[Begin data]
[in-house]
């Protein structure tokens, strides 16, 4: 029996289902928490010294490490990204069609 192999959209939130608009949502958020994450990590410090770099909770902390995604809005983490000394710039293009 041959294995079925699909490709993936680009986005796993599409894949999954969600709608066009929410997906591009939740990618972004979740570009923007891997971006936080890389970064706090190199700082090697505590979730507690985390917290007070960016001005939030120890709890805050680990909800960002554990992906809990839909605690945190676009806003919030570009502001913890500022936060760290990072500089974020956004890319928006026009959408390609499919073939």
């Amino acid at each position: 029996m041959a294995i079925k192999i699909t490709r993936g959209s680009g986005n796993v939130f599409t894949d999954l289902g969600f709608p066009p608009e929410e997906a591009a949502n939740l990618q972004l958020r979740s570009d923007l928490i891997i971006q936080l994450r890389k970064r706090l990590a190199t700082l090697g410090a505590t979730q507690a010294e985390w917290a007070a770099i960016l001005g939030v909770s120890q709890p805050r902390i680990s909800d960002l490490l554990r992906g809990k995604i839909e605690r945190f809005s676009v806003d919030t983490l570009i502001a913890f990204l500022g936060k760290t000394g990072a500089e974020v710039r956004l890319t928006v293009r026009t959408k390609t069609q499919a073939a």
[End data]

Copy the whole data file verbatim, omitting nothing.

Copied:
[in-house]
């Protein structure tokens, strides 16, 4: 029996289902928490010294490490990204069609 192999959209939130608009949502958020994450990590410090770099909770902390995604809005983490000394710039293009 041959294995079925699909490709993936680009986005796993599409894949999954969600709608066009929410997906591009939740990618972004979740570009923007891997971006936080890389970064706090190199700082090697505590979730507690985390917290007070960016001005939030120890709890805050680990909800960002554990992906809990839909605690945190676009806003919030570009502001913890500022936060760290990072500089974020956004890319928006026009959408390609499919073939």
């Amino acid at each position: 029996m041959a294995i079925k192999i699909t490709r993936g959209s680009g986005n796993v939130f599409t894949d999954l289902g969600f709608p066009p608009e929410e997906a591009a949502n939740l990618q972004l958020r979740s570009d923007l928490i891997i971006q936080l994450r890389k970064r706090l990590a190199t700082l090697g410090a505590t979730q507690a010294e985390w917290a007070a770099i960016l001005g939030v909770s120890q709890p805050r902390i680990s909800d960002l490490l554990r992906g809990k995604i839909e605690r945190f809005s676009v806003d919030t983490l570009i502001a913890f990204l500022g936060k760290t000394g990072a500089e974020v710039r956004l890319t928006v293009r026009t959408k390609t069609q499919a073939a």